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Mine Run

corps, meade, warren, third, attack, lees, sixth, position and tavern

MINE RUN, Campaign of. During the Civil War, on 7 and 8 Nov. 1863 General Meade crossed the Rappahannock at Kelley's Ford and Rappahannock Station, and concentrated his army of 70,000 men in the vicinity of Brandy Station, General Lee, with 50,000 men, with drawing beyond the Rapidan to an entrenched line, the left of which covered some of the fords of the river, the right being perpendicular to it and extending to Bartlett's Mill on Mine Run. On 26 November Meade began the Mine Run cam paign by sending the First, Fifth and Second corps to cross the Rapidan at Culpeper Mine and Germanna fords, and the Third and Sixth corps to cross at Jacob's Mill, all five corps to converge upon the old turnpike and the plank road near Robertson's Tavern, both leading to Orange Court House, and turn the right of Lee's position. An early start was made on the 26th, but owing to delay in some of the columns, all were halted for the night but a short dis tance beyond the river. The march was re sumed at daylight of the 27th. The Second corps reached Robertson's Tavern at 10 A.m., to find itself in the presence of a considerable body of Ewell's corps which Lee had hastened there, and it was ordered to remain on the defensive, until the Third corps, followed by the Sixth, came up on the right. But the Third corps was delayed. Lee, on discovering Meade's movement, had promptly ordered Early, commanding Ewell's corps, to move to the right. Part of his command had reached Robertson's Tavern and confronted the Second corps, and Johnson's division was moving in the same direction when it came into collision with the Third corps, on Payne's Farm, and a battle ensued, lasting until dark. Both sides claimed the advantage, but the engagement resulted in a delay to Meade's operations, and, as he claims, the failure of his campaign. The Union loss was 125 killed, 747 wounded and 71 missing. Lee reported a Confederate loss of 545. The Second corps was severely engaged during the day, and advanced some distance beyond Rob ertson's Tavern. At night the First corps moved up to the support of the Second. The Fifth corps, which had supported Gregg's cav alry division in an engagement at Parker store, on the Orange plank-road, was brought over to support the Second, and next morning the Third and Sixth corps came up on the right of the Second. On the 28th Meade advanced to the attack, but on driving in the Confederate pickets it was found that Ewell's corps had fallen back. Pursuit was made, the Second corps in advance, and after a march of two miles Ewell was found in position on the west side of Mine Run. A. P. Hill had come up and formed on Ewell's right, covering the Orange plank-road. The line was very strong, and on it were 150 guns. It was after dark when the Second, Sixth and First corps, with part of the Third, fronted this position. An examina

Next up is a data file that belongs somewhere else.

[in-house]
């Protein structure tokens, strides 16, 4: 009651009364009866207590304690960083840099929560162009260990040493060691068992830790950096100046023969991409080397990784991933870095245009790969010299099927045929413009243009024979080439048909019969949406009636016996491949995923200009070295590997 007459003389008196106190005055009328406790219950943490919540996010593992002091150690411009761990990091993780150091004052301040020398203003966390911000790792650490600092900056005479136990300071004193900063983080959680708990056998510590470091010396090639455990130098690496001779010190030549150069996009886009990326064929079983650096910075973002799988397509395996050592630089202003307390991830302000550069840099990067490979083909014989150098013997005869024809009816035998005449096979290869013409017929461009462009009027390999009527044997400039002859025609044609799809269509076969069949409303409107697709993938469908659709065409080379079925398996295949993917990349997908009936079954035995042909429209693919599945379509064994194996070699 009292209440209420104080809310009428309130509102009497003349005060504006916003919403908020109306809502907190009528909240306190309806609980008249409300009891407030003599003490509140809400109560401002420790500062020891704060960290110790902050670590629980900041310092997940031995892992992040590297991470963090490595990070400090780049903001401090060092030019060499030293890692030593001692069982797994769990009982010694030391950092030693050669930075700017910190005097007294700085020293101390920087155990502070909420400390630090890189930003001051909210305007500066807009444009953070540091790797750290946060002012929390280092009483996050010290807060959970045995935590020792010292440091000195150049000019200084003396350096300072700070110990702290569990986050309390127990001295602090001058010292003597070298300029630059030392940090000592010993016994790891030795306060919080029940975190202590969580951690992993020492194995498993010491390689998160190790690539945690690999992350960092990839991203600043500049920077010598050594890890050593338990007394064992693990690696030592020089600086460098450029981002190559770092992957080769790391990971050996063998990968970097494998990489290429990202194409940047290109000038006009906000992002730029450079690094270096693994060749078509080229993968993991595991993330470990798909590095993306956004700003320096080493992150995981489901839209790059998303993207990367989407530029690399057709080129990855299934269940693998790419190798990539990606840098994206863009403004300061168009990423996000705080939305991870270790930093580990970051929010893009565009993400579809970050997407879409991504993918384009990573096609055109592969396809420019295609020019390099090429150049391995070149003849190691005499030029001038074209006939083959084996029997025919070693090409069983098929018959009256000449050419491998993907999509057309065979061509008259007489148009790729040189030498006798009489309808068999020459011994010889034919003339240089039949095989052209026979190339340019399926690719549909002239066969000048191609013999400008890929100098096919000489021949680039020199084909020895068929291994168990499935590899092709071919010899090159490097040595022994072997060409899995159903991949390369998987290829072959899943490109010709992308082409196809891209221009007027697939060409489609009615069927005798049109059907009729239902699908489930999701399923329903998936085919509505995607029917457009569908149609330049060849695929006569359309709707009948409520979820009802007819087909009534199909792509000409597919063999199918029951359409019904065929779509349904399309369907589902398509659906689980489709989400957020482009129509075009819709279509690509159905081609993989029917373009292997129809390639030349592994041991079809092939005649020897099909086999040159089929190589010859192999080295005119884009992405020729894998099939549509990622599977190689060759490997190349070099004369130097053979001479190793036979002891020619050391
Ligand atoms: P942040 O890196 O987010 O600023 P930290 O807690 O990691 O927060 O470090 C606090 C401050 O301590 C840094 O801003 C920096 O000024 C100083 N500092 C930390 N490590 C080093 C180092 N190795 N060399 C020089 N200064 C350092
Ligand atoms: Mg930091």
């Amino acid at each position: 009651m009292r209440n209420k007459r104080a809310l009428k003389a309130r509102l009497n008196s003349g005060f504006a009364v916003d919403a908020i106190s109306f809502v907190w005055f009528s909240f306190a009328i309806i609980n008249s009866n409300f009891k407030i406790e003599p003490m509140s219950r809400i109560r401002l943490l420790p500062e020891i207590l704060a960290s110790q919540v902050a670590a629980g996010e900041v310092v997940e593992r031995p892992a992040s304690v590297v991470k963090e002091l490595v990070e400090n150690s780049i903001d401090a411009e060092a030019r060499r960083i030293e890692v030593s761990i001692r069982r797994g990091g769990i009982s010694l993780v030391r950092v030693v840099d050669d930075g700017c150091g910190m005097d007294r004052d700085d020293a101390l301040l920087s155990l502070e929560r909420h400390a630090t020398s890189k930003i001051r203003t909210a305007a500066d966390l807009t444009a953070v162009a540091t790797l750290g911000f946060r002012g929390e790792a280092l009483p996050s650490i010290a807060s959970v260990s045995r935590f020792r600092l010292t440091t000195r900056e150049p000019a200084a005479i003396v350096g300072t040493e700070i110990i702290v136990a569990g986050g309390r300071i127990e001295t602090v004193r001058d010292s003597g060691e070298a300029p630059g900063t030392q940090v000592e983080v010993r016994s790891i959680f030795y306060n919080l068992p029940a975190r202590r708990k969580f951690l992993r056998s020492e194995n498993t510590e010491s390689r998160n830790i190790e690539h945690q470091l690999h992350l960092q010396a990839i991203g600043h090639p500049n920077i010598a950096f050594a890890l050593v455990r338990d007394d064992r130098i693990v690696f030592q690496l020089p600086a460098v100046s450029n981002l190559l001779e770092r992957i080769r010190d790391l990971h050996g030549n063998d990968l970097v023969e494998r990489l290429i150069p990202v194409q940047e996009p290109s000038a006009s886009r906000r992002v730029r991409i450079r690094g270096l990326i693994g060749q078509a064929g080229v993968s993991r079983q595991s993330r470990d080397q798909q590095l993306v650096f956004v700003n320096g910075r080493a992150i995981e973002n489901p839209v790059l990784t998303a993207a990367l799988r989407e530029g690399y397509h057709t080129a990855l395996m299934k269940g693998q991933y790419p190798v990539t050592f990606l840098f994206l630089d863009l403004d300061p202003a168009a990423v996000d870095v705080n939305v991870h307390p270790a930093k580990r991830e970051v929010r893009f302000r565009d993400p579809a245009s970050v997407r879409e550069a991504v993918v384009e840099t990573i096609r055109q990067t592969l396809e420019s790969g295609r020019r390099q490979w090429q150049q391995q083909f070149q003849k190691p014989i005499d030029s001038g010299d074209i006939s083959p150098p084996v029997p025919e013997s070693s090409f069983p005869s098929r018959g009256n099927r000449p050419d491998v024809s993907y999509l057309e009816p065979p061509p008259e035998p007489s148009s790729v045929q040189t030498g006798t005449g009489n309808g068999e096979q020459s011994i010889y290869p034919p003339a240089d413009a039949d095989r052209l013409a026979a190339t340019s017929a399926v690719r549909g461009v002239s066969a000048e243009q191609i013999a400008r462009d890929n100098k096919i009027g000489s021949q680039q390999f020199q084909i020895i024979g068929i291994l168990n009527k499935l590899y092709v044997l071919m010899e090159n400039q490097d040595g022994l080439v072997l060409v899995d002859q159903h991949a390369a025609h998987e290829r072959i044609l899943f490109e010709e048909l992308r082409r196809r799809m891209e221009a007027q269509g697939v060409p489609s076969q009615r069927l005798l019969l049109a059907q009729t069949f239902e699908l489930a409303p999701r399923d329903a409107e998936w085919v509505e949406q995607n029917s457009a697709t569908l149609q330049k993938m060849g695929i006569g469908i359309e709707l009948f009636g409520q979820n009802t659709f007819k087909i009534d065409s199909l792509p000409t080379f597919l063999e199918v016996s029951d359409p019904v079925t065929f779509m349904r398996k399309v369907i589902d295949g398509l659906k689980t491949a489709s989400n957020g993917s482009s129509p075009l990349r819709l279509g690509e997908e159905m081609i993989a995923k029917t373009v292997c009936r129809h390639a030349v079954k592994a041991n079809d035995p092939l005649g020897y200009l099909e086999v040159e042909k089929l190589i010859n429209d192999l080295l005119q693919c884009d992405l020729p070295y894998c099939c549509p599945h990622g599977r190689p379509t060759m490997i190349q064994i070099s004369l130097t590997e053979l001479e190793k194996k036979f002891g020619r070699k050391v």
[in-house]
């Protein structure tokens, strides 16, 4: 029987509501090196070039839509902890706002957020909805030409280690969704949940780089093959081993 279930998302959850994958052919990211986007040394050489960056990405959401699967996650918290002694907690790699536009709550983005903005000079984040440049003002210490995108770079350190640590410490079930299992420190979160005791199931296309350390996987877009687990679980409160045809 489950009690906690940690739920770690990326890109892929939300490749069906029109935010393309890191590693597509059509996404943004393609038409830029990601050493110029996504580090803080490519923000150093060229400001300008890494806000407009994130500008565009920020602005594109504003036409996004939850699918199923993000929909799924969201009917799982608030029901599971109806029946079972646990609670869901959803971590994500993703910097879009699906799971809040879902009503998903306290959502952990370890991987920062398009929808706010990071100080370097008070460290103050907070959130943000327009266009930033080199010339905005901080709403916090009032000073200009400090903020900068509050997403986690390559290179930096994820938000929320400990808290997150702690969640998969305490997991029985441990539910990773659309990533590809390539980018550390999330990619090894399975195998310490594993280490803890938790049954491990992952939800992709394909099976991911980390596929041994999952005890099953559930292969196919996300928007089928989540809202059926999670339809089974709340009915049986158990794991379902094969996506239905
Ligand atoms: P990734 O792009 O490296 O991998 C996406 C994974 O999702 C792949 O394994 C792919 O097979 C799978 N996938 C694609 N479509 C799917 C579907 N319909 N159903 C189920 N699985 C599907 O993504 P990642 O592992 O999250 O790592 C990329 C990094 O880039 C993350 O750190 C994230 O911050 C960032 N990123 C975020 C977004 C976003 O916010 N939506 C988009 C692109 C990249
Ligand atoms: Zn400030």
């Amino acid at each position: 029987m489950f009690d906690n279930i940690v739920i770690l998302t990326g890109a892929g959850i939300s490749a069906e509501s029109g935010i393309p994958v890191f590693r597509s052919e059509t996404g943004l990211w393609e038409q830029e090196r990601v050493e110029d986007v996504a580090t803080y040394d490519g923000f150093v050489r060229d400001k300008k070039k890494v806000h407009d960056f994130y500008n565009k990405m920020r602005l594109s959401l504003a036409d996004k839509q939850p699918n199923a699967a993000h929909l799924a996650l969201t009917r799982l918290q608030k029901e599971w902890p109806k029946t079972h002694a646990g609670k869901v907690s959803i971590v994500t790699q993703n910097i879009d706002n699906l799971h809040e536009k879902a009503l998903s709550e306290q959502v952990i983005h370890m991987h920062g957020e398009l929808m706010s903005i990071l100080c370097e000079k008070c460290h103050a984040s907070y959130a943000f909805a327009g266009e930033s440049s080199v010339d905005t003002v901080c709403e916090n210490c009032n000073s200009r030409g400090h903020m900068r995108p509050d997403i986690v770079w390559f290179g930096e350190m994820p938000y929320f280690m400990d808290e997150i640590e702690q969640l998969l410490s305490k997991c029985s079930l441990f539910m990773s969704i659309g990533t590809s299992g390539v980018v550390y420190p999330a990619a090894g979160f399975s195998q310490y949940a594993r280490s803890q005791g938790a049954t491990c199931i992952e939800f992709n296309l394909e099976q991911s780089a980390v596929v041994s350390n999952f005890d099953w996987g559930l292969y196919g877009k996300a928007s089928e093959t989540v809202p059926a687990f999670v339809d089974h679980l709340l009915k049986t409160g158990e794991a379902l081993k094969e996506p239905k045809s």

tion of Lee's position convinced Meade that there was no probability of success in an attack in his immediate front, and he determined to send General Warren, with his Second corps and a division of the Sixth, to feel for Lee's right flank and turn it if practicable. The 29th was spent in reconnoitring and demonstrations, while waiting for Warren's movement. Early in the morning of the 29th Warren started from Robertson's Tavern, crossed over to the plank road, drove in the skirmishers of A. P. Hill's corps and late in the day came utxm Hill's position across the road. Warren reported to Meade that the conditions were favorable for an attack, and personally assured him that he could carry everything before him. Meanwhile some of Sedgwick's division commanders had discovered weak points on Lee's left, no works being thrown up, and Meade ordered an attack for the morning of the 30th, the right and centre to open with artillery at 8 o'clock, at which time Warren was to make the main attack, and at 9 o'clock Sedgwick was to assault Lee's left with five divisions of the Fifth and Sixth corps. Two divisions of the Third corps were sent to Warren, thus increasing his command to six divisions of 26,000 men. The batteries on the right and centre opened a furious fire at 8 A.M. The skirmishers of the First and Third corps advanced across Mine Run and drove in those of the enemy, and Sedgwick was about to assault when Meade ordered him to desist. He had received a dispatch from Warren advising against an attack on Lee's right, as it could not succeed. During the night of the 29th Warren had made dispositions for an overwhelming assault, but on the morning of the 30th he saw on the heights before him a line of strong works thrown up over night, well filled with infantry, and heavy batteries covering the slope up which it was necessary to charge, and therefore he deemed successful attack impossible. Meade rode over to Warren, who proved unchangeable in opinion, and Meade tried to arrange for an attack later in the day, but found it impracti cable. The armies remained confronting each other that day and the next, and on the night of 1 December Meade withdrew to his former position beyond the Rapidan. Lee followed part way on the 2d. The Union loss in the Mine Run campaign, 26 November to 2 Decem ber, was 173 killed, 1,099 wounded and 381 missing. The Confederate loss was 110 killed, 570 wounded and 65 missing. Consult